The Codex

A book that is a multimedia project

Week of the Festival: Lviv, Ukraine

It must have been just a coincidence that I started working on the “Codex” at the very beginning of the quarantine. Randomness has its own system. The idea of the “Codex” has been simmering for a long time. The slowdown in life associated with the pandemic, and the ability to engage in long-term work requiring full attention, complete focus and going deeper into the process, even at the physical level, became more of a basis for work than a cause. My life didn’tchange dramatically. As before, I had a certain routine which at times got disturbed by external factors. Half a day was usually taken up by painting and another half by graphics. Another good thing for me, as an experienced sociopath, was the disappearance of excess noise.

We live our lives in borderland. Both in a real and in a metaphysical sense. Thence, on the one hand, comes our strength; and on the other hand, our problems appear. This borderland of ours is a very broad concept, encompassing not only such historical and cultural collisions as, for example, the confrontation between the West and the East, civilisation and barbarism, but also, at first glance, quite abstract things that I can define as the border between visual and literary civilisation. More precisely, between the image and the word. And to narrow it down even more – this is the border between formalism and literaryism. All Western civilisation is based on visuality, which is the main means of communication.  A whole rich imaginative system arises from here; it begins with the development and study of the problems of form by artists as the fundamental basis of any research, including achievements in painting, architecture, cinema, philosophy, literature, and ending with politics and economics. In short, this interweaving leads us to the beginning of everything, from the concentrated line of the Altamira caves, which developed into Antiquity and then to conceptualism and postmodernism. Over the course of several centuries, it is not the Eastern civilisation in its cultural meaning that comes to us from the geographical East, but anti-visualism, condensed in the fact that culture there is based not on images, but on text – verbality in a broad sense as the basis of communication.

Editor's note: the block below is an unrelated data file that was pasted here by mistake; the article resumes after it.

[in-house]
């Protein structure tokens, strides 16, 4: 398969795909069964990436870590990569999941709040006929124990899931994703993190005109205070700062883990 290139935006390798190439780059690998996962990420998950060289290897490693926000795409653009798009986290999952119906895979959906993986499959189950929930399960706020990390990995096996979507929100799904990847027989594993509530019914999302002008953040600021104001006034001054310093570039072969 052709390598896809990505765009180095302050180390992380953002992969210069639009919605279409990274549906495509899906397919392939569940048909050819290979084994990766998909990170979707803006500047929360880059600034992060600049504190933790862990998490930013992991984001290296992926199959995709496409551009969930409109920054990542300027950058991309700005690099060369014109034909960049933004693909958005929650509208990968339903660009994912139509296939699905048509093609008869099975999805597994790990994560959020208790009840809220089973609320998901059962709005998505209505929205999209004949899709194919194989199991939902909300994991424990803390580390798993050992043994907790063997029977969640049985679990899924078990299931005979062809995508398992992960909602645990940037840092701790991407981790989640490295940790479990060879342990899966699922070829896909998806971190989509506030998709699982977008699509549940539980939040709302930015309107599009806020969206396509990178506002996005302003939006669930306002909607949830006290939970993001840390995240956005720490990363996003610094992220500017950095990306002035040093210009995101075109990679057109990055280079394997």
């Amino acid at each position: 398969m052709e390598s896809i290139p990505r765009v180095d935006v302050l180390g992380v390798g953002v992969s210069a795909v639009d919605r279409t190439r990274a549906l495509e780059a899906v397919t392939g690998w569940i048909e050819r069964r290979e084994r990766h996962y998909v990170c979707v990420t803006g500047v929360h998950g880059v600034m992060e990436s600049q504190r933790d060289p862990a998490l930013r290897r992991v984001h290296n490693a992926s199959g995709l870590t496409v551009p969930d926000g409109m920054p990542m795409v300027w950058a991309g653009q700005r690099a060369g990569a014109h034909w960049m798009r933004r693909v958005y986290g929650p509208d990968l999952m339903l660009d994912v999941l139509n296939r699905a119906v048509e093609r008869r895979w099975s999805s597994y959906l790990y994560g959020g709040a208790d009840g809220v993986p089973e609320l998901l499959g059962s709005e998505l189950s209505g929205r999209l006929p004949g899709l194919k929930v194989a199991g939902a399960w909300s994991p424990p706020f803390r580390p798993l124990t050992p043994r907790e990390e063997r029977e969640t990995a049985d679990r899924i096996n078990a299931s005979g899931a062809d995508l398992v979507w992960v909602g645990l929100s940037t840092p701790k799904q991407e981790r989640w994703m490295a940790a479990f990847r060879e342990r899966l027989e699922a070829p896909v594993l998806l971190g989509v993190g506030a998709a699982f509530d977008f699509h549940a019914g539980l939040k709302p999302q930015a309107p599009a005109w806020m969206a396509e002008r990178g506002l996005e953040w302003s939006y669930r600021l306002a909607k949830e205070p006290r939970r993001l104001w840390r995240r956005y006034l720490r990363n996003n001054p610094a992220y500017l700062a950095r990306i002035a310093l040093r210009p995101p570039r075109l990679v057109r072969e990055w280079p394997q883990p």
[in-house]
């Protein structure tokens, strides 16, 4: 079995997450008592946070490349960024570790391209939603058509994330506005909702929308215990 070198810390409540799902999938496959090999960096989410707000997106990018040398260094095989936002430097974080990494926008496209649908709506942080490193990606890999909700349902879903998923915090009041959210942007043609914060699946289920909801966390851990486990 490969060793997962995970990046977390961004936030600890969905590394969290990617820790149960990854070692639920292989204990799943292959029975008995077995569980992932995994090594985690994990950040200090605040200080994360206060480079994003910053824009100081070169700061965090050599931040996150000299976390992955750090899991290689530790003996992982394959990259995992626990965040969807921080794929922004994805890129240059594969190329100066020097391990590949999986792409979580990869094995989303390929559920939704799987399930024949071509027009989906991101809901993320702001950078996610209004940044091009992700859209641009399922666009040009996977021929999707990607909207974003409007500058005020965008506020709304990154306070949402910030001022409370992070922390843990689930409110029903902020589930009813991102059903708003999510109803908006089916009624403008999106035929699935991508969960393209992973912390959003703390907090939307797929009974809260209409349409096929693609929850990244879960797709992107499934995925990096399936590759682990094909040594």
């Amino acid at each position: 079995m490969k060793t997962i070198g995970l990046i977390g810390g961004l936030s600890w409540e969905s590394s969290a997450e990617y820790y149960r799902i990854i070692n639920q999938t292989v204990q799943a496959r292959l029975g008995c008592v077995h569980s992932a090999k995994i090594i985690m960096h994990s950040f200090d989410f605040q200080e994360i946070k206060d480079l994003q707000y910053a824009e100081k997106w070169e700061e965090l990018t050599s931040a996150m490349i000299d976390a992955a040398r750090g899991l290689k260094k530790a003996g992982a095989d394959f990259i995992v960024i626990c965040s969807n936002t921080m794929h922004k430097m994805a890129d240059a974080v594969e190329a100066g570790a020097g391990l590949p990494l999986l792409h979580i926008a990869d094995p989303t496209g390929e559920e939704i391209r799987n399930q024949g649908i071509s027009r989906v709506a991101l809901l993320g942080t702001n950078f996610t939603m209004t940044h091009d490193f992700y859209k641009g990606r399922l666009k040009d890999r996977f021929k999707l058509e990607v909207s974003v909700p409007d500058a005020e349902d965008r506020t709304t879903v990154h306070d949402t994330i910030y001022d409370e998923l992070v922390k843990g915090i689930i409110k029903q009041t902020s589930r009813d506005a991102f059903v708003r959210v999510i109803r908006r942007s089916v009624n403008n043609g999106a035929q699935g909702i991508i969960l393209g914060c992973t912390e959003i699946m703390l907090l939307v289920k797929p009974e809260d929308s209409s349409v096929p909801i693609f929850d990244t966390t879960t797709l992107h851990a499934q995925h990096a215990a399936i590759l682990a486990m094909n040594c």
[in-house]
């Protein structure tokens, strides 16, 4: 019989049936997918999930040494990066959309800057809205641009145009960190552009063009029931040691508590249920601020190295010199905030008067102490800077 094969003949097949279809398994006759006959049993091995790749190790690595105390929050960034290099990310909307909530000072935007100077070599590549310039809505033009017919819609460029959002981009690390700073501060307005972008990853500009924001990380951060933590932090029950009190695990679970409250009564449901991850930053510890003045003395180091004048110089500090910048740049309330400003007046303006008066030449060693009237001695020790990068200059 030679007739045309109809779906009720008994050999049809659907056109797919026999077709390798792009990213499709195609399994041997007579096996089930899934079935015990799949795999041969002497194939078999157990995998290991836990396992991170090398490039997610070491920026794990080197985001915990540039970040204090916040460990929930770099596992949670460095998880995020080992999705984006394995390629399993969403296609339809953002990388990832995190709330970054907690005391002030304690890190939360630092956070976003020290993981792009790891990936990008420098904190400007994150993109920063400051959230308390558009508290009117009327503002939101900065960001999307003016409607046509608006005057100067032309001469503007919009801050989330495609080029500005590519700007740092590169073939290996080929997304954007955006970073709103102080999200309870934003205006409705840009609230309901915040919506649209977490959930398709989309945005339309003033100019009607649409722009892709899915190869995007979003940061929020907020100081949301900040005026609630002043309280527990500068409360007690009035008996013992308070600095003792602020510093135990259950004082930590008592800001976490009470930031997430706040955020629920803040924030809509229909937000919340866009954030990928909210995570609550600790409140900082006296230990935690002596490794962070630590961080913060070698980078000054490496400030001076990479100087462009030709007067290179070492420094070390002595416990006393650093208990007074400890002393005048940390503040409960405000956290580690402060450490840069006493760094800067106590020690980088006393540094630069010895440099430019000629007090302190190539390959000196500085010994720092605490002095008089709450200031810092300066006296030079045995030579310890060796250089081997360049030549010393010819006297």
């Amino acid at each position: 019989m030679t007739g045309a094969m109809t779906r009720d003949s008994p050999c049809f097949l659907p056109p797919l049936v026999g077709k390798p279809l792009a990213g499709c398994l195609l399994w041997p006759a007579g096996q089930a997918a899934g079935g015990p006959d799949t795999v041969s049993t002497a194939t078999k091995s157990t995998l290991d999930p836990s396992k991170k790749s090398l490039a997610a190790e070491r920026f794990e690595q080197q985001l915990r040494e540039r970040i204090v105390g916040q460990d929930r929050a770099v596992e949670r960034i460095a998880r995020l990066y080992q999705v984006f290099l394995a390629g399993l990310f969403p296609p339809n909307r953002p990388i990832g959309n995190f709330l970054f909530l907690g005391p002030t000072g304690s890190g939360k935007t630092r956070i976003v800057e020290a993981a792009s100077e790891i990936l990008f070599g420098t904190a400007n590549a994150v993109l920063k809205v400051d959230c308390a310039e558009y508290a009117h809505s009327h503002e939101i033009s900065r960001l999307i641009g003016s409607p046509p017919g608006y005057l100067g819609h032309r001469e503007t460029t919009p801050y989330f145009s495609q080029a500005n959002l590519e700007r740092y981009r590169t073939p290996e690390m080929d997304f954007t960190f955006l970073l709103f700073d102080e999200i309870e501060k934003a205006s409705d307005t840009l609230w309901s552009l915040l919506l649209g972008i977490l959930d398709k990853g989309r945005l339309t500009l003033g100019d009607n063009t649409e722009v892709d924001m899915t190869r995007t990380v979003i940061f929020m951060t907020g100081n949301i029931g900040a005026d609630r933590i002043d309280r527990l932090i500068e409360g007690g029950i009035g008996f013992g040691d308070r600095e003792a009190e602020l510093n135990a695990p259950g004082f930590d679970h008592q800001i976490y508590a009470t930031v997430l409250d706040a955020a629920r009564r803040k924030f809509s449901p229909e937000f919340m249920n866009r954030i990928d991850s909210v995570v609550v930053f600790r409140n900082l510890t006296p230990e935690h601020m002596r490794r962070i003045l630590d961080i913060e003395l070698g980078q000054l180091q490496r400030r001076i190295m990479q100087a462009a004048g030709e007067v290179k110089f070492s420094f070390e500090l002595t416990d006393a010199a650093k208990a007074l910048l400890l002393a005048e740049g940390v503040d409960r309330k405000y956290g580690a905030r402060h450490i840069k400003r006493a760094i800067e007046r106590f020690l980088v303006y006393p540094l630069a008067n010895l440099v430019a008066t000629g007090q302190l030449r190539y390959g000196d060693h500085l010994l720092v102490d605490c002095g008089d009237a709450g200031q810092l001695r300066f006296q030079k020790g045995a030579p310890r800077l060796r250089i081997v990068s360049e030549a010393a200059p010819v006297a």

Art is becoming increasingly multimedial these days. Even personal art projects combine several media, and artists have long gone beyond one-dimensional flatness. Objects, installations, words, photography and video, sound, works in space are far from being a complete set of tools for communication.